By Lucia Suarez Sang
Published October 22, 2019
The United Kingdom’s divorce from the European Union passed one major hurdle Tuesday when Parliament lawmakers approved Boris Johnson’s Brexit bill but hit a roadblock moments later when a three-day timetable was voted down.
The House of Commons passed the Withdrawal Agreement Bill by a 30-point majority, with the ayes getting 329 votes, over 299 by the Noes, sending the bill on for further scrutiny and possible amendments. Then lawmakers quickly voted down Johnson’s a three-day timetable, attempting to fast-track the bill through, by a 14-point margin.
The vote likely made it impossible for Johnson to fulfill his vow to take Britain out of the EU by the Oct. 31 deadline.
After the second vote, opposition Labour Party leader Jeremy Corbyn said that lawmakers “refused to be bounced” into considering the withdrawal bill in just two days.
He urged the prime minister to “work with us … to agree [on] a reasonable timetable.”
The votes came hours after Johnson threatened to put the brakes on the withdrawal bill and call for a snap election before Christmas if lawmakers continued to stonewall his push to pass the legislation before the deadline. Following the defeat of the timetable vote, Johnson made no mention of an election.
After Tuesday’s crucial votes, Johnson said the government will “pause” the withdrawal agreement bill, saying that the EU must now make up their own minds as to how to respond to his request for a three-month Brexit delay – which was forced upon him last week by lawmakers.
Johnson, who rebuked Parliament for "voting to delay" Brexit once again then said his government will accelerate plans for a "no-deal" Brexit in light of the defeat. He did not reply to Corbyn's offer to allow the bill to be debated at a slower pace than the government's fast-track plan.
Johnson negotiated and agreed on his new plan with European leaders last week - despite repeatedly saying the United Kingdom would leave by the end of October, with or without a deal. Last Saturday, he failed to win Parliament's backing for it, forcing Johnson to begrudgingly ask the EU for a three-month delay to Britain's departure.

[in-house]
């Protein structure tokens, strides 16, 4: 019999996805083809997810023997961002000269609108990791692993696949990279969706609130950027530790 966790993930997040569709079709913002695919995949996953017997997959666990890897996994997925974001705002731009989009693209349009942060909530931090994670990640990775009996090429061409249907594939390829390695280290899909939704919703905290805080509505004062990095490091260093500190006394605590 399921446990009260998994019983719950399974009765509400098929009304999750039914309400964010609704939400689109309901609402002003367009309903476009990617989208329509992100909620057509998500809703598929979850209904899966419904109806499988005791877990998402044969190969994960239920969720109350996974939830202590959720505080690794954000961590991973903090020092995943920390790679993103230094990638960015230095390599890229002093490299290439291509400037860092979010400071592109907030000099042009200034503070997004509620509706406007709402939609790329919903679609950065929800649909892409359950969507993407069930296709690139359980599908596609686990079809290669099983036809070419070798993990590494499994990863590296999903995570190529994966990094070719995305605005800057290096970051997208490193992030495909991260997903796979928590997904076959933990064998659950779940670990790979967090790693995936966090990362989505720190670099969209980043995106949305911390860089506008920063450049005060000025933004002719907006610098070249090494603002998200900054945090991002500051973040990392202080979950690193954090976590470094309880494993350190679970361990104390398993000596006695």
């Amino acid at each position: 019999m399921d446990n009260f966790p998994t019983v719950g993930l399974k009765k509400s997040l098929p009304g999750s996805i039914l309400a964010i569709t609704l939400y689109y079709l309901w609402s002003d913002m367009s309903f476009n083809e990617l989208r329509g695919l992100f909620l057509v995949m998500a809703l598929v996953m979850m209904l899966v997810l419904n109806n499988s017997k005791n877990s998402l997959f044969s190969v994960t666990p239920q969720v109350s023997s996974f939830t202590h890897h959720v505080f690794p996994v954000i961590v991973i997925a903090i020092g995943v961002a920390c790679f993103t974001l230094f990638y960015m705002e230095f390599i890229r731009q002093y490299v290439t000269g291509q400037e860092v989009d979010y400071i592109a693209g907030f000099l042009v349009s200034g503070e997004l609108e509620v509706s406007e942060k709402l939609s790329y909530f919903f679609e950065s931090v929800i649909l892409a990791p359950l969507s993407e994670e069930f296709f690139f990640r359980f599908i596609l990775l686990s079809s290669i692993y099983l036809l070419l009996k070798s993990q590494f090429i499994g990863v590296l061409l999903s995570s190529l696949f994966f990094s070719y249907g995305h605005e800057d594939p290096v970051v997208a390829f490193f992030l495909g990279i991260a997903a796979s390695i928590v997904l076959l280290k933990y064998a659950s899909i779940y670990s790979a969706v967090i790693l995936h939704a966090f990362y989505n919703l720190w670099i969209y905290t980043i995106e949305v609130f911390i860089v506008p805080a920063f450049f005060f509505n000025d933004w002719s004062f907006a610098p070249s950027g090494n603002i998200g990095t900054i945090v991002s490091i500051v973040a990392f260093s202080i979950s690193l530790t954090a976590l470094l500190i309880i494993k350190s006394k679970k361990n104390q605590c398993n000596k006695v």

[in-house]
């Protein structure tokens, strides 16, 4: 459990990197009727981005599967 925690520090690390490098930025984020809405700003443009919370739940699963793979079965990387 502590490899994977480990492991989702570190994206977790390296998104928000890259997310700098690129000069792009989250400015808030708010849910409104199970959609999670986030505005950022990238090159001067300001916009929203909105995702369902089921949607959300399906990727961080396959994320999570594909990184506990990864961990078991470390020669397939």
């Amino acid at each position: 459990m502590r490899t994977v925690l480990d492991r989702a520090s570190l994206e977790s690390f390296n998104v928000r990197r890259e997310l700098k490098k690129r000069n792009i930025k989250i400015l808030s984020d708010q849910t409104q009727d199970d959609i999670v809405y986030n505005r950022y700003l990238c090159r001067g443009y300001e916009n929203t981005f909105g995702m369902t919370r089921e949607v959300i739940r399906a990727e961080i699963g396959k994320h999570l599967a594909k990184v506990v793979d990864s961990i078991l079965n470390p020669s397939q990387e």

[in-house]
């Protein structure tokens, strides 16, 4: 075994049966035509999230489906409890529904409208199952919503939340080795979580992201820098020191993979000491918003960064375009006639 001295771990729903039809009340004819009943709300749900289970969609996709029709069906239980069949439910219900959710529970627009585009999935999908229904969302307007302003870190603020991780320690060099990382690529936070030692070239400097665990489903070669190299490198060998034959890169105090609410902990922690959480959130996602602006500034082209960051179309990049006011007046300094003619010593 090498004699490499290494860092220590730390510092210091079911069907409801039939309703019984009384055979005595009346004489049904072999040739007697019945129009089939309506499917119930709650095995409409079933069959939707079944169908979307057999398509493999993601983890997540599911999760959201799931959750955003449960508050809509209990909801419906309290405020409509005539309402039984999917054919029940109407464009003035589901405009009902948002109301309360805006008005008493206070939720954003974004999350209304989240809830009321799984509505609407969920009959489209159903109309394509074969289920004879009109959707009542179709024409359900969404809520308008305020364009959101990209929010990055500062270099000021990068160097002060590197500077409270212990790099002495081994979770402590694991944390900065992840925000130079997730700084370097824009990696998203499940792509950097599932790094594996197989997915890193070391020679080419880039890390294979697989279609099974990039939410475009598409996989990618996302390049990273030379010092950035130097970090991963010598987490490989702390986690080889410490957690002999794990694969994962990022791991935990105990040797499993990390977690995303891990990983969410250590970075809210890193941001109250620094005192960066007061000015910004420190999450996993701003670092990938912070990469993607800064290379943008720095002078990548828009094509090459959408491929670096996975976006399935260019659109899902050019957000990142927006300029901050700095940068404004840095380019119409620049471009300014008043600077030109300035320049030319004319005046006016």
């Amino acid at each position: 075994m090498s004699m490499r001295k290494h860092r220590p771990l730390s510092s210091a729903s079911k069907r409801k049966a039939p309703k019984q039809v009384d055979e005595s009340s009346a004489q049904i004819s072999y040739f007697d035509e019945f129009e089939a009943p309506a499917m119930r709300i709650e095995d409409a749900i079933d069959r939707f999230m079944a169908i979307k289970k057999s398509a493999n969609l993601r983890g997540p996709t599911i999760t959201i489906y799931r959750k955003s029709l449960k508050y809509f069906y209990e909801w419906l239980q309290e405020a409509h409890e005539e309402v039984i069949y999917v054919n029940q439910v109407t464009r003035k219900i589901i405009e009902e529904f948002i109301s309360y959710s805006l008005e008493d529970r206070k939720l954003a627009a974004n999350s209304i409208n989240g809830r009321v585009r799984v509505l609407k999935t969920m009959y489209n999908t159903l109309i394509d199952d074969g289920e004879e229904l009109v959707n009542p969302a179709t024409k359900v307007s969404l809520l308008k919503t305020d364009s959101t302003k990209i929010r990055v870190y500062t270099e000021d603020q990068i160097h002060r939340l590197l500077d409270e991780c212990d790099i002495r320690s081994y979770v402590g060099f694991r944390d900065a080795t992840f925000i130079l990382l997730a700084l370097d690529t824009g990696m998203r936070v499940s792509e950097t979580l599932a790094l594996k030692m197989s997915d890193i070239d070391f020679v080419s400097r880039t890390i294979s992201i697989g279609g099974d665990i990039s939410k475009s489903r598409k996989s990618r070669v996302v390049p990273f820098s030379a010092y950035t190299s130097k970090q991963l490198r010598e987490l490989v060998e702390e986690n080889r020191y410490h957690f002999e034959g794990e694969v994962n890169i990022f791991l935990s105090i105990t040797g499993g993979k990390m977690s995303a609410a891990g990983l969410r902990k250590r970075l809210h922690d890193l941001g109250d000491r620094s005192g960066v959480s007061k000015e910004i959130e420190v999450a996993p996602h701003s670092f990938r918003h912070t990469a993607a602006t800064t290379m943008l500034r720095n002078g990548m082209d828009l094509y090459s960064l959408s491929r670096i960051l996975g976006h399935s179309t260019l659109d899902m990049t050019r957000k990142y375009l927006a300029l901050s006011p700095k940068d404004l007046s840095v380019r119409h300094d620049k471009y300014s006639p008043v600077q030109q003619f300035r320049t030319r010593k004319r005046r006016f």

Ahead of Tuesday's vote, he urged lawmakers to pass the bill to "turn the page and allow this Parliament and this country to begin to heal and unite."
"If we pass this bill tonight we will have the opportunity to address the priorities not just of our relations with the EU, but the people's priorities at home," he said. "If we do this deal, if we pass this deal and the legislation that enables it, we can turn the page and allow this country and this parliament to begin to heal and unite."
The 115-page document set out the terms of Britain's departure from the 28-nation bloc, including measures to maintain an open border between the U.K.'s Northern Ireland and EU member Ireland. It also enshrined the right of U.K. and EU citizens living in the other's territory to continue with their lives, and set out the multi-billion dollar payments Britain must make to meet its financial obligations to the EU.
It also confirmed a transition period lasting until at least the end of 2020 — and possibly 2022 — in which relations would remain frozen while a permanent new relationship was worked out.
European Council President Donald Tusk tweeted late Tuesday he will recommend that the EU grant Britain's request for an extension to the Oct. 31 Brexit deadline. Without elaborating, Tusk said he will propose a written procedure for the delay.
Fox News' Bradford Betz and The Associated Press contributed to this report.